Bill Polian crossed paths with Marv Levy with the Montreal Alouettes in 1976. From that moment on, the two men were almost professionally inseparable.
Polian, who was the architect behind the Buffalo Bills teams that went to four straight Super Bowls at the beginning of the 1990s and the powerful Indianapolis Colts of the early 2000s, is a big advocate of Marv Levy’s induction into the Canadian Football Hall of Fame (CFHOF).
“Marv had a profound effect on every person that ever played or worked for him. Everyone that he comes in contact with, he touches them in a very real and tangible way. Especially those around him on a daily basis because he is so inspiring” said Polian. It’s Levy’s impact on people outside of the football field that impresses the New Yorker. “He is the shining example of what is good about our sport and humanity in many respects,” he added with heartfelt emotion in his voice.
On top of being Levy’s friend and former colleague, Polian is a member of the Pro Football Hall of Fame selection committee. “This is my first year and I just went through the process. I bring a different point of view to these discussions. The membership in the Hall requires excellence, and that’s a given with Marv…the Grey Cup, the records, and so forth in what might have been the golden era of the CFL,” explained Polian.
“Beyond that, membership in the Hall is a two-way street. It confers honor on the recipient and brings additional value and prestige to the Hall, especially if the recipient is a person of stellar character, stellar accomplishment, someone who is looked up to in his profession throughout North America. That is the case with Marv,” he continued.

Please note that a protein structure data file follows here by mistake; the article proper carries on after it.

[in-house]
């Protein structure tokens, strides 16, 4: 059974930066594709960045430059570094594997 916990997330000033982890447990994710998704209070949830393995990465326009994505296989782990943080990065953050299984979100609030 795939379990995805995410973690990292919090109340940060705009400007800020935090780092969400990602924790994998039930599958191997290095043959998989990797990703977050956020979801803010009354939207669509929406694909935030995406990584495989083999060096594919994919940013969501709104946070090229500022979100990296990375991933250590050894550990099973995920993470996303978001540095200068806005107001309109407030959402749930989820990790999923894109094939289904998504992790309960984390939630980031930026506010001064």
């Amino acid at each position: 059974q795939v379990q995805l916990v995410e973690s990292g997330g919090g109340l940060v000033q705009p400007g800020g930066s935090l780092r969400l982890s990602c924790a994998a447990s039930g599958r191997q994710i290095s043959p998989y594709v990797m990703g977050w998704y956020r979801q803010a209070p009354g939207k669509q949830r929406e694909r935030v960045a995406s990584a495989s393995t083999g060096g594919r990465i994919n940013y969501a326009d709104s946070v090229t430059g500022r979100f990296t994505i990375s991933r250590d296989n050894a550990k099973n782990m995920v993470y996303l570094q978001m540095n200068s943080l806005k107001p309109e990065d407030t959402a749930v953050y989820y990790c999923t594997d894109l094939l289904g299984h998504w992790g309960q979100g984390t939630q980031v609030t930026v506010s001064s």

Inducted in Canton in 2015, Polian believes that Levy’s five years at the helm of the Alouettes are enough to get him inducted North of the border. “His time in the CFL was probably shorter than most that have been inducted in the Hall, but his effect on the league will have a lasting effect on the CFHOF because of the way he excelled throughout his life, his career, and most importantly because of his character. It goes beyond his accomplishments on the field. “
Lamar Hunt’s worst mistake
Polian and Levy’s paths first crossed in Montreal in 1976, when Levy was coaching the Alouettes for the fourth season and Polian had just been hired as a scout. “Towards the end of the season, right before playoffs, I received a call saying I needed to come up to Montreal for the weekend because Coach Levy wanted to meet with me. I was astounded. He told me he had read my reports – only Marv Levy would read scouting reports from an obscure scout. He said: I really think you have a future in this business and you’re a real asset to this organization. I would really like to expand your role,” recalled Polian.
After winning the 1977 Grey Cup in front of a record crowd of 68,318 fans at Olympic Stadium, Levy became the Kansas City Chiefs’ Head Coach. One of his first moves was to hire Polian as a professional scout. Levy then offered another job to Polian with the USFL’s Chicago Blitz in 1984, before the roles were reversed.